The Mourdock/Lugar race captivated a lot of national attention, as it pitted the classic entrenched establishment Republican against the more conservative candidate in a critical race. It was seen as a bellwether for the climate of the coming campaign. And because the more conservative candidate won, the Democrats have their ready-made line to begin peddling: “It’s further proof of how far to the right the Republican Party has moved.” Nonsense.
Consider that we have a president who has pushed for socialized medicine, the demonizing of the wealthy, radical sexual experimentation, and you quickly realize that the reality is that the Democrats have moved dangerously towards the left – towards European socialism. What the Mourdock victory actually demonstrates, then, is that Republican voters have decided that “reaching across the aisle” to socialists is not nearly as acceptable as “reaching across the aisle” to moderately liberal Democrats used to be.
That isn’t because Republicans have become dramatically more right-wing than they used to be. It means that Republicans are turning to more conservative candidates who will resist the temptation to compromise with the left, given how far left that now has become.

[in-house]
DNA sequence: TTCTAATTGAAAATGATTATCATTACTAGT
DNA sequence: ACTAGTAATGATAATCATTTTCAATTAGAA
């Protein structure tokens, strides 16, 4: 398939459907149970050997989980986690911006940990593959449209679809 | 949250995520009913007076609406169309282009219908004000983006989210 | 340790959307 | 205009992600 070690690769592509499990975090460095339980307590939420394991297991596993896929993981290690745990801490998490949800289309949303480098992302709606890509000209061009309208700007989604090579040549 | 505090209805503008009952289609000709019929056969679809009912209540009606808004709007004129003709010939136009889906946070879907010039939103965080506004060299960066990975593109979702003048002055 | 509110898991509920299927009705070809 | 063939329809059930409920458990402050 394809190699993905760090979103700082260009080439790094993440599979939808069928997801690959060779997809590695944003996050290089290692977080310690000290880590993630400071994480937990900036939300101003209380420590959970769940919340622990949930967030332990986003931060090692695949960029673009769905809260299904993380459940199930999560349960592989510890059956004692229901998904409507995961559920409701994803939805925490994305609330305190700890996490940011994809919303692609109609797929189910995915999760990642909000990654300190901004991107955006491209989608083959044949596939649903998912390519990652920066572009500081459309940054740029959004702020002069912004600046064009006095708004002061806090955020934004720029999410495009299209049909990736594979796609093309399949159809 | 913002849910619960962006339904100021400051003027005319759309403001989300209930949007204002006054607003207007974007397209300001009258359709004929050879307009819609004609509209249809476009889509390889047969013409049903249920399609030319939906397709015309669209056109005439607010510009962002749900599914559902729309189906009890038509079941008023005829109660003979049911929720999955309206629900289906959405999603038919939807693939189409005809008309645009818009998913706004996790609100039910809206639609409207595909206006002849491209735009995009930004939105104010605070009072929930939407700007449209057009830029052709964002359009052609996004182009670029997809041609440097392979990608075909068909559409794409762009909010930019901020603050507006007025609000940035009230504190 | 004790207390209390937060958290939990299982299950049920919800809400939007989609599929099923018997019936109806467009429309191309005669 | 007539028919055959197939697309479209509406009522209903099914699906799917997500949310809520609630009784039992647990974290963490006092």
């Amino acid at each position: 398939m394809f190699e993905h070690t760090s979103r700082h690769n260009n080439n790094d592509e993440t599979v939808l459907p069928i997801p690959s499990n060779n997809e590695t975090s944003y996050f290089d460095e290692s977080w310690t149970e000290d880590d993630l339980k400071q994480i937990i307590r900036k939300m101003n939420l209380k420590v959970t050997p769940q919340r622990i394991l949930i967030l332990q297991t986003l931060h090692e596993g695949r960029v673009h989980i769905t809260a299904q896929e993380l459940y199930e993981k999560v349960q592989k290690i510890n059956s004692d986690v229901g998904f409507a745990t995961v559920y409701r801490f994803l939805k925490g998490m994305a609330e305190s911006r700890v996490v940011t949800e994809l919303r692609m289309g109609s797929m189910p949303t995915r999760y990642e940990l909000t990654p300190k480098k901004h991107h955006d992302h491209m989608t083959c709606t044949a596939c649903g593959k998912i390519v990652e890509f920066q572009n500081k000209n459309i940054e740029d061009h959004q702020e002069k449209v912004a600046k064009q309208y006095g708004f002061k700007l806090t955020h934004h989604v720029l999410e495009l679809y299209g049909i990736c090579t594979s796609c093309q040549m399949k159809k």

Charles Krauthammer’s assessment on the Fox News Special Report panel pretty well sums it up:
"I think it's a generational issue," syndicated columnist and FOX News contributor Charles Krauthammer said about the Lugar-Mourdock Senate primary in Indiana.
"I think Lugar is a lion of the Senate. I think he's served very well, he's been very important in foreign affairs over these years but that doesn't appeal to voters. He's been in there for very long time. He's had a lot of moderate opinions. He's not a Tea Party favorite and I think his time will likely will have come. I'm not sure that there is anything he could have done differently in campaigning. He is who he is after all of these years. His generation of the sort of somewhat right-of-center Republicans is an eclipse," Krauthammer said.
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The left will seize on that last line about right-of-center Republicans not being acceptable anymore. They will run with it and talk about how that proves their assessment that Republicans have gone off the right end. But that’s not what Krauthammer is saying. He’s not saying that the Republican Party has shifted its ideology or platform to the right. It’s that they are choosing candidates who are more committed to upholding that ideology and platform in legislation, and are less likely to compromise with those on the left – who have pushed their own ideology and platform far leftward.
It’s an important distinction to make, because the media will skew perception as best they can to match the Democrat narrative on this. If you lament the increasing polarization of American politics, recognize who it is that’s moving away from the other: the left is going further left, the right is holding steady.